Photo: OpenStax College via Wikimedia Commons
While humans are taught that all organ systems are connected and controlled by the central nervous system, the gastrointestinal tract or simply the gut has evolved to have its own nervous system operating mostly independently from the rest.
This evolutionary development has led the gastrointestinal tract, a long series joined in a winding tube from the mouth to the anus, to be informally known as the 'mini-brain' or the 'second brain.' However, Professor Nick Spencer from the Flinders University in Australia has another idea: calling the GI tract "the first brain."
Together with a team of researchers from Flinders University, Professor Spencer has led a study that examines for the first time how this independent nervous system and its neurons communicate with each other. They present their findings in the journal Communications Biology in a report titled "Long Range Synchronization Within the Enteric Nervous System Underlies Propulsion Along the Large Intestine in Mice."
In the new study, the Flinders University researchers examine how neurons in the GI tract's nervous system, also known as the Enteric Nervous System, interact to cause propulsion. Propulsion is one of the main six activities in the entire digestive process, which causes food material to move down the gastrointestinal tract.
Researchers also noted that one of the long-standing mysteries in the human body is how the Enteric Nervous System coordinates propulsion along the tract. Furthermore, while it has been understood that the brain is the primary control system in terms of cognition, memory, and even our immune response, a growing number of studies now point to the gut as having something to do with the same aspects.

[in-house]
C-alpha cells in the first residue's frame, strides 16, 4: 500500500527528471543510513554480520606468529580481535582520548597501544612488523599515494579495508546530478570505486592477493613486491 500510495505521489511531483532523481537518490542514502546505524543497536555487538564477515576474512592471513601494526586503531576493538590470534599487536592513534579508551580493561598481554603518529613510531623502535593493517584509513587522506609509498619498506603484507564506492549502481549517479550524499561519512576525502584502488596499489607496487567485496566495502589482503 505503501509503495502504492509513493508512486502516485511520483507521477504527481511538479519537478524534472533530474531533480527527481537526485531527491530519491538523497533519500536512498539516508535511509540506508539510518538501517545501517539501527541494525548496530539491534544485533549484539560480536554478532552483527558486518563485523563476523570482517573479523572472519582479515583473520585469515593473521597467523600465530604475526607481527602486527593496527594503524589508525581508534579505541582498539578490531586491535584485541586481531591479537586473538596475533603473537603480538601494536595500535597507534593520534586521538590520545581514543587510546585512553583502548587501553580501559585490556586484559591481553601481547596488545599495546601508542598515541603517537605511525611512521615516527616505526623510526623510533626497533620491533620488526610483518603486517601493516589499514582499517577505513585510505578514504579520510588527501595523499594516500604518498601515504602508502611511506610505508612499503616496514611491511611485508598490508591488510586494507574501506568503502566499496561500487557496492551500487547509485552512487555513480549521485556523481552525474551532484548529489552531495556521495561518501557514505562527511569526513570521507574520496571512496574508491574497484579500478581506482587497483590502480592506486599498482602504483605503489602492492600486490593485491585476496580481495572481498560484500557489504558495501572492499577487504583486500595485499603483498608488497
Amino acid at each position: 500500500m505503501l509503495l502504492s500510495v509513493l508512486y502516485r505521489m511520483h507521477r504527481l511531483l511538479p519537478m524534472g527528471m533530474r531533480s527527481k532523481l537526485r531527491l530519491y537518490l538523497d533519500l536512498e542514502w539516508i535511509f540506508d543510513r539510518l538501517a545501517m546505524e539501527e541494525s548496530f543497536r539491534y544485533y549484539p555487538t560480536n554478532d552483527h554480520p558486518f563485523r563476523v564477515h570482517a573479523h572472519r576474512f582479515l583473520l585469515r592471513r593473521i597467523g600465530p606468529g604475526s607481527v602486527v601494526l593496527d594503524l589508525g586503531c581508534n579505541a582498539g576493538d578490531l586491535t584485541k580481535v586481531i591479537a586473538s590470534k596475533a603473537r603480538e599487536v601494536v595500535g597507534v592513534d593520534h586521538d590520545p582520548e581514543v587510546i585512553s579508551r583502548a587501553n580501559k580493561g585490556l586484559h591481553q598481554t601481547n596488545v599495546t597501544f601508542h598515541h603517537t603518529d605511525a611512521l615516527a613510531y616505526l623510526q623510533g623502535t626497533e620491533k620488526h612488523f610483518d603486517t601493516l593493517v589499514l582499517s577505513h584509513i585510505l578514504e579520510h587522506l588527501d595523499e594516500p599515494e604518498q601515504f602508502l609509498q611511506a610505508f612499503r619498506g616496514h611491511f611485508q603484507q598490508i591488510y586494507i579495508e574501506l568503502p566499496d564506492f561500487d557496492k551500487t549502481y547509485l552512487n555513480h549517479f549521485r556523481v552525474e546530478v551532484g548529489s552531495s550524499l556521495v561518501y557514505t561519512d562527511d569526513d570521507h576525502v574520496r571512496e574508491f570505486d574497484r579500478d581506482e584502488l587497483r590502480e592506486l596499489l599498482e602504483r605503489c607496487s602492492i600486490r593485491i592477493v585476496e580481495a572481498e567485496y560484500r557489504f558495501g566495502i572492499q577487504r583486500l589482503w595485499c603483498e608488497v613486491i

One study examining the so-called gut-brain-axis (GBA), appearing in the September 2017 issue of Clinics and Practice journal, examines how gut microbiota composition affects mental health.
Invertebrate animals are known to have no brains, having simpler nervous systems, such as sea urchins, sea cucumbers, and sea sponges. Chief among them are animals classified under the genus Hydra, which covers brainless invertebrates that have been present since 600 million years ago. These creatures, primarily found in freshwater environments, supposedly support Professor Spencer's "first brain" theory.
In an interview with media outlet Inverse, Prof. Spencer explained, "Hydra have an intrinsic nervous system, remarkably like the intrinsic nervous system, (or ENS) in the gut of vertebrate animals that exist today." He added that while these creatures do not have the brain as we know it, the nervous system still allows them to move and eat.
Their theory about the gut being the first brain is based on the idea that the brain and spinal column in vertebrates evolved much later after the enteric nervous system did. Therefore, the first brain in the gastrointestinal tract developed first before the brain and spine that we have now.
Prof. Spencer also explained that the enteric nervous system is "essential for life" and that vertebrates could not live without it. It is responsible for the propulsion of food material as well as the expulsion of waste materials. Their study demonstrated how neurons in the gastrointestinal tract allow muscles to contract and relax, allowing for the propulsion, absorption, and expulsion of various parts of food products.